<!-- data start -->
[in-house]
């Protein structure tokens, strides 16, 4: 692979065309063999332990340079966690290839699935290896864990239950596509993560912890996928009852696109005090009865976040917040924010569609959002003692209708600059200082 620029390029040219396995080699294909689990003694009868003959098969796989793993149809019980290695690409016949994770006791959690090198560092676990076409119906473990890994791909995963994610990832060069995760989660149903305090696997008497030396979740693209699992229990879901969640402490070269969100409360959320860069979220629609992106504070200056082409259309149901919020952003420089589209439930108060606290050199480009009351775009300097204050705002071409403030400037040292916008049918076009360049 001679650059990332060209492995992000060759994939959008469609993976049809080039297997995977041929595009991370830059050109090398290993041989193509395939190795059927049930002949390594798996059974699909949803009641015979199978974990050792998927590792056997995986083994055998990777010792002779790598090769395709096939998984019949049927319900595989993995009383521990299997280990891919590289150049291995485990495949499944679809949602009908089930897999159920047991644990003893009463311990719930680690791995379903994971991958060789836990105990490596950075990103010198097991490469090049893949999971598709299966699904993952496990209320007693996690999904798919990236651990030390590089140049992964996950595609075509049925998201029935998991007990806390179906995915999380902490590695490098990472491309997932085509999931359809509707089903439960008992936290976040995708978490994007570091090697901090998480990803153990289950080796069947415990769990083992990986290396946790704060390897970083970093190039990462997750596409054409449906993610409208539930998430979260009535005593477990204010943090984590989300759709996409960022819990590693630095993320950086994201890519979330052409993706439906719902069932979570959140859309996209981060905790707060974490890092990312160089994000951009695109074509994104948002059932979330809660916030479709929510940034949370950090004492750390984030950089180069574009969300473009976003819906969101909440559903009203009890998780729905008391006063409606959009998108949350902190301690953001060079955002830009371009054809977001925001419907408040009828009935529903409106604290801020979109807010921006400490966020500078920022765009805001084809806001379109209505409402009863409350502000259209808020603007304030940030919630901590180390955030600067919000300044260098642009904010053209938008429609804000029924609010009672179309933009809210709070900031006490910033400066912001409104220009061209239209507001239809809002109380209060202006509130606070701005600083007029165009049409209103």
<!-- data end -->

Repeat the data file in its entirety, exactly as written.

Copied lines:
[in-house]
């Protein structure tokens, strides 16, 4: 692979065309063999332990340079966690290839699935290896864990239950596509993560912890996928009852696109005090009865976040917040924010569609959002003692209708600059200082 620029390029040219396995080699294909689990003694009868003959098969796989793993149809019980290695690409016949994770006791959690090198560092676990076409119906473990890994791909995963994610990832060069995760989660149903305090696997008497030396979740693209699992229990879901969640402490070269969100409360959320860069979220629609992106504070200056082409259309149901919020952003420089589209439930108060606290050199480009009351775009300097204050705002071409403030400037040292916008049918076009360049 001679650059990332060209492995992000060759994939959008469609993976049809080039297997995977041929595009991370830059050109090398290993041989193509395939190795059927049930002949390594798996059974699909949803009641015979199978974990050792998927590792056997995986083994055998990777010792002779790598090769395709096939998984019949049927319900595989993995009383521990299997280990891919590289150049291995485990495949499944679809949602009908089930897999159920047991644990003893009463311990719930680690791995379903994971991958060789836990105990490596950075990103010198097991490469090049893949999971598709299966699904993952496990209320007693996690999904798919990236651990030390590089140049992964996950595609075509049925998201029935998991007990806390179906995915999380902490590695490098990472491309997932085509999931359809509707089903439960008992936290976040995708978490994007570091090697901090998480990803153990289950080796069947415990769990083992990986290396946790704060390897970083970093190039990462997750596409054409449906993610409208539930998430979260009535005593477990204010943090984590989300759709996409960022819990590693630095993320950086994201890519979330052409993706439906719902069932979570959140859309996209981060905790707060974490890092990312160089994000951009695109074509994104948002059932979330809660916030479709929510940034949370950090004492750390984030950089180069574009969300473009976003819906969101909440559903009203009890998780729905008391006063409606959009998108949350902190301690953001060079955002830009371009054809977001925001419907408040009828009935529903409106604290801020979109807010921006400490966020500078920022765009805001084809806001379109209505409402009863409350502000259209808020603007304030940030919630901590180390955030600067919000300044260098642009904010053209938008429609804000029924609010009672179309933009809210709070900031006490910033400066912001409104220009061209239209507001239809809002109380209060202006509130606070701005600083007029165009049409209103």